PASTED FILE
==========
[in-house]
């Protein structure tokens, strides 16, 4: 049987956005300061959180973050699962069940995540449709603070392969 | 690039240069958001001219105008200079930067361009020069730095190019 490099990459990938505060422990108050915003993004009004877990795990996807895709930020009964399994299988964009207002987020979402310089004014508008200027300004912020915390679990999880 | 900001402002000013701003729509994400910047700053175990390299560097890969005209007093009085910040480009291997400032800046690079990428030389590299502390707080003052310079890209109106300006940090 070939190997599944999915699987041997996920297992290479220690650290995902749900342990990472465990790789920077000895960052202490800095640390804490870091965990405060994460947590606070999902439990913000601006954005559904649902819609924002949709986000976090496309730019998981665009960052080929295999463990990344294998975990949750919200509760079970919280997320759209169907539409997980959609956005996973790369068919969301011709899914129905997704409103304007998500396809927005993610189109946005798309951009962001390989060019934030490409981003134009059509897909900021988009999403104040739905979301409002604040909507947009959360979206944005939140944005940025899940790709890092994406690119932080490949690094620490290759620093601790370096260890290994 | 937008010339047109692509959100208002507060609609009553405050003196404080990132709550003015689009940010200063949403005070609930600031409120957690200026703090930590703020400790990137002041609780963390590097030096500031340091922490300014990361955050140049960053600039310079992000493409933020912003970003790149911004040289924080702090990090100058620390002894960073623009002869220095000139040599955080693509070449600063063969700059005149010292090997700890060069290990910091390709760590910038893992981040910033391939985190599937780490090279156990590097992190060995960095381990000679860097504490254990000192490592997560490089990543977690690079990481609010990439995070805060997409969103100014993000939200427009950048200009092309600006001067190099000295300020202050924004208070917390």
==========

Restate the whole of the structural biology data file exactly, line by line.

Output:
[in-house]
């Protein structure tokens, strides 16, 4: 049987956005300061959180973050699962069940995540449709603070392969 | 690039240069958001001219105008200079930067361009020069730095190019 490099990459990938505060422990108050915003993004009004877990795990996807895709930020009964399994299988964009207002987020979402310089004014508008200027300004912020915390679990999880 | 900001402002000013701003729509994400910047700053175990390299560097890969005209007093009085910040480009291997400032800046690079990428030389590299502390707080003052310079890209109106300006940090 070939190997599944999915699987041997996920297992290479220690650290995902749900342990990472465990790789920077000895960052202490800095640390804490870091965990405060994460947590606070999902439990913000601006954005559904649902819609924002949709986000976090496309730019998981665009960052080929295999463990990344294998975990949750919200509760079970919280997320759209169907539409997980959609956005996973790369068919969301011709899914129905997704409103304007998500396809927005993610189109946005798309951009962001390989060019934030490409981003134009059509897909900021988009999403104040739905979301409002604040909507947009959360979206944005939140944005940025899940790709890092994406690119932080490949690094620490290759620093601790370096260890290994 | 937008010339047109692509959100208002507060609609009553405050003196404080990132709550003015689009940010200063949403005070609930600031409120957690200026703090930590703020400790990137002041609780963390590097030096500031340091922490300014990361955050140049960053600039310079992000493409933020912003970003790149911004040289924080702090990090100058620390002894960073623009002869220095000139040599955080693509070449600063063969700059005149010292090997700890060069290990910091390709760590910038893992981040910033391939985190599937780490090279156990590097992190060995960095381990000679860097504490254990000192490592997560490089990543977690690079990481609010990439995070805060997409969103100014993000939200427009950048200009092309600006001067190099000295300020202050924004208070917390």